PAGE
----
Amid all the late posturing and trade proposals that will inevitably take place in the final hours before Tuesday's NBA draft, there appears to be one certainty.
With the top pick, the Milwaukee Bucks will likely select either North Carolina forward Marvin Williams or Utah center Andrew Bogut. One of those two is expected to become the first collegian since Cincinnati's Kenyon Martin - whom the New Jersey Nets tabbed in 2000 - to be drafted No. 1 overall.
Either selection will be an appropriate start to a draft that, for the first time in several years, will likely be dominated by collegians - not foreign players and certainly not high school stars trying to make the jump straight to the NBA.
"I'd say you are going to have more college players in the first round this year," said NBA director of scouting Marty Blake. "You just have a lot of quality guys out there."
Blake estimated that as many as 23 of the 30 first-round selections could be college players. Last year, only 15 college players were taken in the first round of a draft that was ultimately defined by the eight high school players selected in the first 19 picks.
In 2003, 17 college players were first-round picks, two fewer than in 2002.
"In recent drafts, I think this one will probably set a record" for the number of college players selected, said Chris Monter, editor and publisher of Monter Draft News and College Basketball News.
Bogut is a 7-foot Australian armed with international experience and a smaller man's set of skills. Williams, an athletic 19-year-old, didn't start as a freshman this season for national champion North Carolina, but is heralded by scouts as having the most upside of any player in the draft.
There are a host of other players who caught the NBA's attention after stellar college seasons and will probably be off the board by the midway point of the first round. That list includes Williams' teammates, Raymond Felton and Sean May, Wake Forest guard Chris Paul and Illinois guard Deron Williams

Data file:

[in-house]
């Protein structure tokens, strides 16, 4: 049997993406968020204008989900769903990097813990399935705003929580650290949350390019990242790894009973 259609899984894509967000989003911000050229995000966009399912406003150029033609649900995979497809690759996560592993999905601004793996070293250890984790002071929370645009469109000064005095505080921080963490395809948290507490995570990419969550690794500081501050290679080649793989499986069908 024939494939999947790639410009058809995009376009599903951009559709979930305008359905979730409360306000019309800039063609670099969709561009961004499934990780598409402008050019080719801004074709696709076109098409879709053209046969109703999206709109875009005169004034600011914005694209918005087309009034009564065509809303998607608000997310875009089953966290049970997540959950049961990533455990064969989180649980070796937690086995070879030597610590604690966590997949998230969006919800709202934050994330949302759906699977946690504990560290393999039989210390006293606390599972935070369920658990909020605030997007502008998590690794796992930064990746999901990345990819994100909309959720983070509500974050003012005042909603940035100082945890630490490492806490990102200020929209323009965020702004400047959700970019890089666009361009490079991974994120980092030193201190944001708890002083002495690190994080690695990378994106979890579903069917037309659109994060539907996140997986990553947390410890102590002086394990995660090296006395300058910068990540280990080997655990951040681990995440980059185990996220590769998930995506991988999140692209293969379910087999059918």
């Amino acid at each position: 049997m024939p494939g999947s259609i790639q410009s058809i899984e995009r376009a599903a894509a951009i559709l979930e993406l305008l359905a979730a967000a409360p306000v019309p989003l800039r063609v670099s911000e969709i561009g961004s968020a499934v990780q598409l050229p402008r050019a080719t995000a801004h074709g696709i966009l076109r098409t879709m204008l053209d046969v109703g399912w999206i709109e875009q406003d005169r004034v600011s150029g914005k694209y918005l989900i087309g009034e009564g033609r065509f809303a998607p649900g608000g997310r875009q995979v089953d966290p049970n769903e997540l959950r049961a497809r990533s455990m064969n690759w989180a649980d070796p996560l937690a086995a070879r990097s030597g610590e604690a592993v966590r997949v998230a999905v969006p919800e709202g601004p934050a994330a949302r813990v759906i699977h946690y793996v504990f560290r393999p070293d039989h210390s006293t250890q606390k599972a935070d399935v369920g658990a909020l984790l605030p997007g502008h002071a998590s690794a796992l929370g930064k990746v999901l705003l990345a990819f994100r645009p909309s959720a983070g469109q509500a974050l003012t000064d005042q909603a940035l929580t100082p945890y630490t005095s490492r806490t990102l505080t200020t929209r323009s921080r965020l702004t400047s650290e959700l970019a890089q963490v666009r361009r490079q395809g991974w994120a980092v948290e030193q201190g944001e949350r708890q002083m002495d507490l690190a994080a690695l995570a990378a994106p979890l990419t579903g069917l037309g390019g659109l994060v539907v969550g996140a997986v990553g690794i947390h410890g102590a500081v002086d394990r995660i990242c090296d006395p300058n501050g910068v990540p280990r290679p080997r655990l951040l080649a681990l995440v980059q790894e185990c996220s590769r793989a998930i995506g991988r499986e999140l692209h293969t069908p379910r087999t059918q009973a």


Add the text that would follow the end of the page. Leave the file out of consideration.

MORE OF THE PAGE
"This is a little different year," said ESPN college basketball analyst Andy Katz. "It's not as strong of a high school class, and the international pool is also not as strong as it has been."
Katz said the draft being top heavy with college players is a cyclical phenomenon, rather than a trend. Kenny Williamson, director of scouting for the Charlotte Bobcats, agreed.
"I don't know if the scholastic draft is as good as it's been the past few years," he said. "These type of things tend to balance themselves out after a while."
Monter, however, said he thinks some teams will probably learn from their mistakes after being burned by taking international players, especially early in recent drafts.
In 2003, the Detroit Pistons selected Darko Milicic with the second pick in the draft, ahead of established college stars Carmelo Anthony and Dwyane Wade. Anthony and Wade have become superstars in the league, while Milicic has averaged just 1.6 points a game over two seasons and is a fixture on the Pistons' bench.
The Denver Nuggets picked Nikoloz Tskitishvili of the Republic of Georgia at No. 5 in 2002, four picks before the Phoenix Suns grabbed future All-Star Amare Stoudemire. Tskitishvili has averaged just three points per game in his career.
Since 2002, 20 international players have been drafted in the first round. Only Yao Ming, the first overall selection in 2002 by the Houston Rockets, Nene Hilario, who went seventh to the Nuggets in 2002, and Nenad Krstic, the 24th pick in 2002 by the Nets, have averaged at least 10 points per game in their careers.
"I think there is more of a fear factor with the international kids," Monter said. "Too many teams are taking them when not seeing enough of them. But a guy like Hakim Warrick has probably played about 130 college games. More people have seen what he can do and, because he has played four years in college, he's going to be able to step in quicker."
Sun staff writer Don Markus contributed to this article.